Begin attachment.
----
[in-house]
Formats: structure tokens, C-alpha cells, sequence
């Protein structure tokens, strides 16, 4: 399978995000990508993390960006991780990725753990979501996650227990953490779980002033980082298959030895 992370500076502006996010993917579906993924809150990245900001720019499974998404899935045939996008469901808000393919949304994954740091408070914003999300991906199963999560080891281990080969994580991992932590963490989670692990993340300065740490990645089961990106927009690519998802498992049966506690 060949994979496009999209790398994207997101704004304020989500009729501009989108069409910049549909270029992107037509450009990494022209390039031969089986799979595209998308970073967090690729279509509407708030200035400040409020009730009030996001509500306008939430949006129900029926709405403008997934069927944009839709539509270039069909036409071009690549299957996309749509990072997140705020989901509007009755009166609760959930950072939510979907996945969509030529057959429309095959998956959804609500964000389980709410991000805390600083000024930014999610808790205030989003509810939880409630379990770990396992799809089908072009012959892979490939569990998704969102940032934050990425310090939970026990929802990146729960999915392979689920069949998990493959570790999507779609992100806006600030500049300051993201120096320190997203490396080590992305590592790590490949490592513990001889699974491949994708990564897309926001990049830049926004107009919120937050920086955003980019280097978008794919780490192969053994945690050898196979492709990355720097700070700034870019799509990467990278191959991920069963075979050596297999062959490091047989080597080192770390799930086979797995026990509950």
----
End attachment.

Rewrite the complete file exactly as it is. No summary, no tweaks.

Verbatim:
[in-house]
Formats: structure tokens, C-alpha cells, sequence
């Protein structure tokens, strides 16, 4: 399978995000990508993390960006991780990725753990979501996650227990953490779980002033980082298959030895 992370500076502006996010993917579906993924809150990245900001720019499974998404899935045939996008469901808000393919949304994954740091408070914003999300991906199963999560080891281990080969994580991992932590963490989670692990993340300065740490990645089961990106927009690519998802498992049966506690 060949994979496009999209790398994207997101704004304020989500009729501009989108069409910049549909270029992107037509450009990494022209390039031969089986799979595209998308970073967090690729279509509407708030200035400040409020009730009030996001509500306008939430949006129900029926709405403008997934069927944009839709539509270039069909036409071009690549299957996309749509990072997140705020989901509007009755009166609760959930950072939510979907996945969509030529057959429309095959998956959804609500964000389980709410991000805390600083000024930014999610808790205030989003509810939880409630379990770990396992799809089908072009012959892979490939569990998704969102940032934050990425310090939970026990929802990146729960999915392979689920069949998990493959570790999507779609992100806006600030500049300051993201120096320190997203490396080590992305590592790590490949490592513990001889699974491949994708990564897309926001990049830049926004107009919120937050920086955003980019280097978008794919780490192969053994945690050898196979492709990355720097700070700034870019799509990467990278191959991920069963075979050596297999062959490091047989080597080192770390799930086979797995026990509950």